Test Scenario #1:

Steps

  1. Launch PowerShell with -noprofile switch
  2. CD to C:\makshell directory
  3. Run the following command to create a minishell called sqlps2:
.\make-shell.exe -out sqlps2 -ns Community -lib "C:\\Program Files\\Microsoft SQL Server\\100\SDK\\Assemblies\\,C:\\Program Files\\Microsoft SQL Server\\100\Tools\Binn\\,C:\\Program Files\\Reference Assemblies\\Microsoft\\WindowsPowerShell\\v1.0\\" -reference "Microsoft.SqlServer.Management.PSSnapins.dll,Microsoft.SqlServer.Management.PSProvider.dll,Microsoft.SqlServer.Smo.dll,Microsoft.SqlServer.Dmf.dll, Microsoft.SqlServer.SqlWmiManagement.dll,Microsoft.SqlServer.ConnectionInfo.dll,Microsoft.SqlServer.SmoExtended.dll,Microsoft.SqlServer.Management.Sdk.Sfc.dll, Microsoft.SqlServer.SqlEnum.dll,Microsoft.SqlServer.RegSvrEnum.dll,Microsoft.SqlServer.WmiEnum.dll,Microsoft.SqlServer.ServiceBrokerEnum.dll,Microsoft.SqlServer.ConnectionInfoExtended.dll, Microsoft.SqlServer.Management.Collector.dll,Microsoft.SqlServer.Management.CollectorEnum.dll" -formatdata SQLProvider.Format.ps1xml -typedata SQLProvider.Types.ps1xml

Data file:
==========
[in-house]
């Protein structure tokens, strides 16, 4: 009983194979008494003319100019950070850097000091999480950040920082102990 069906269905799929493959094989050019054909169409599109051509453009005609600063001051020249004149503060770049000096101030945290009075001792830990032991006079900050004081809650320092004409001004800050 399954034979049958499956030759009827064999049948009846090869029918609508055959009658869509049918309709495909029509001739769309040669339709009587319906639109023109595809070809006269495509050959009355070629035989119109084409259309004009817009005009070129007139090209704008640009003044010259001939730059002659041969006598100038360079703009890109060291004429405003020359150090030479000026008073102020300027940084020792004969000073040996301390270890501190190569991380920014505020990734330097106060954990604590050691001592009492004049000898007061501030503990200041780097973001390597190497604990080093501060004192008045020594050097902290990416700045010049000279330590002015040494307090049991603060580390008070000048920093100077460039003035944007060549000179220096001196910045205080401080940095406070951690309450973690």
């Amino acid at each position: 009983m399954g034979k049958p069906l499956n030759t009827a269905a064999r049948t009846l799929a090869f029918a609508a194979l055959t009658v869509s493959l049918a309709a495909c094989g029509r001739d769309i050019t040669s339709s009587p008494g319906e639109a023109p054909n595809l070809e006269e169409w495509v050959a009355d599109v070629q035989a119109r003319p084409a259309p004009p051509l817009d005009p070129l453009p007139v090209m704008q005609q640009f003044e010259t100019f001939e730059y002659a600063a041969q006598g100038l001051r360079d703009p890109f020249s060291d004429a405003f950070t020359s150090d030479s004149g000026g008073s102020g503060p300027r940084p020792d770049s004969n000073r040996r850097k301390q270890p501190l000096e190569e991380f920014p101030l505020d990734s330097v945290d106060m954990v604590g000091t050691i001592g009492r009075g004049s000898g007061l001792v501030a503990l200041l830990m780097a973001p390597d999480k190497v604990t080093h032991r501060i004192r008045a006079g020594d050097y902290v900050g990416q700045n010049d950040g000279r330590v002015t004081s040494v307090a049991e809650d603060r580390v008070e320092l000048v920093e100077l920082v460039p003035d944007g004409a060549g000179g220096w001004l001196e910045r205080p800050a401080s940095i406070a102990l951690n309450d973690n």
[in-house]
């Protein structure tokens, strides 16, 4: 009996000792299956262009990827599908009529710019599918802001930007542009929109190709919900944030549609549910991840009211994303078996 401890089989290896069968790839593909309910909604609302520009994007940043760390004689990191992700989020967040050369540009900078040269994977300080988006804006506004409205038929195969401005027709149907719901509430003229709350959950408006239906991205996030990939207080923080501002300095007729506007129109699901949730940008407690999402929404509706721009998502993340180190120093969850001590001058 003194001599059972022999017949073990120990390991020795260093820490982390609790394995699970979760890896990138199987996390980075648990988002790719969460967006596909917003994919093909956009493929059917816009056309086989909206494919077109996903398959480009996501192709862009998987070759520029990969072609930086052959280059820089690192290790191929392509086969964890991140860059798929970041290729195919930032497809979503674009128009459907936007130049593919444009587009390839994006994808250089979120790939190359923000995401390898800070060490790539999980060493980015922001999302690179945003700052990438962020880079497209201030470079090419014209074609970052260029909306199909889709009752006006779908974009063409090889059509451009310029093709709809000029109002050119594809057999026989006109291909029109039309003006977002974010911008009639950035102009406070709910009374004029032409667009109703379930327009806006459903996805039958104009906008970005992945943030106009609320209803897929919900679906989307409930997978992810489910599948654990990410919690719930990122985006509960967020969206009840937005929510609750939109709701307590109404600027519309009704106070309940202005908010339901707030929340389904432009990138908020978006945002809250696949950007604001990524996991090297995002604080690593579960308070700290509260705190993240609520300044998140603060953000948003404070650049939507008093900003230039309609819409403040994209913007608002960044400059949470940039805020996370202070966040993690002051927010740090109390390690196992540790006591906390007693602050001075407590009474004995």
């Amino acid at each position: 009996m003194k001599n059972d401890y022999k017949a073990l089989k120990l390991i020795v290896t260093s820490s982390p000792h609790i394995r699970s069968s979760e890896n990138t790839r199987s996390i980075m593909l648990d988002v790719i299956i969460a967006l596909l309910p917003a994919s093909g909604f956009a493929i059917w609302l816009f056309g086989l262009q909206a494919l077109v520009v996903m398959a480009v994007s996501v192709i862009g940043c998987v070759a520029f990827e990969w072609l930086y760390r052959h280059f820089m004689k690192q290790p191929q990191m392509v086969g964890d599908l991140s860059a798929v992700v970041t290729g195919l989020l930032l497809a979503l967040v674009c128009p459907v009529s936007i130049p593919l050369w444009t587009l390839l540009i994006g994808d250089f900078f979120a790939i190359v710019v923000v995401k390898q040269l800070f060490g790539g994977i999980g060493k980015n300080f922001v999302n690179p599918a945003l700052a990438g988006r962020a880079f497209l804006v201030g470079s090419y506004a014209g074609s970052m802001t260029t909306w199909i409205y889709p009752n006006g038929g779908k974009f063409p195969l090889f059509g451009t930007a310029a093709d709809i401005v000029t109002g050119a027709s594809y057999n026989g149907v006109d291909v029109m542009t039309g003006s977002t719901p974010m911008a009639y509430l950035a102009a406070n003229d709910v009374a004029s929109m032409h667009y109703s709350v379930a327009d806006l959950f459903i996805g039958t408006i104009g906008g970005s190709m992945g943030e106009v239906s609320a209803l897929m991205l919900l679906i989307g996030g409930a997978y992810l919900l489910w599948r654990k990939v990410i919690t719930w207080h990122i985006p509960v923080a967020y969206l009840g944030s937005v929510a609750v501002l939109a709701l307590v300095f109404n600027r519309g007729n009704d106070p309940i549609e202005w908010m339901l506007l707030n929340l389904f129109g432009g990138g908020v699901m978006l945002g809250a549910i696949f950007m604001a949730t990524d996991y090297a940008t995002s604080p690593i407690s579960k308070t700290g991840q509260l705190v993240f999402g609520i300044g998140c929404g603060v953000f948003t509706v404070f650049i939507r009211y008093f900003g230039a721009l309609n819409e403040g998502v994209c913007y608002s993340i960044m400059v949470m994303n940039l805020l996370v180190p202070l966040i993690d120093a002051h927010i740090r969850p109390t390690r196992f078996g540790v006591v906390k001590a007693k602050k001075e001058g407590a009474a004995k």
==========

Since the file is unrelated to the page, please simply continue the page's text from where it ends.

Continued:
And viola, you should have a sqlps2.exe minshell ready for use. An interesting side-effect of make-shell is that it also produces a C# source file. I’ve included both the executable and generated source code in the download. I could not find any licensing agreement that will allow me to distribute the SQL Server provider, snapin or PowerShell help files, so you’ll need to copy the files specified in the setup section. The source code is really interesting as  it provides details on why minishell’s behave as they do. Looking at sqlp2.cs source code we see a minishell is really nothing more than a PowerShell host that implements its own RunspaceConfiguration class. As Joel Bennett noted in his blog post Is PowerShell $ShellId too big a burden? using the RunspaceConfiguration class in a custom PowerShell host comes with some expensive side effects: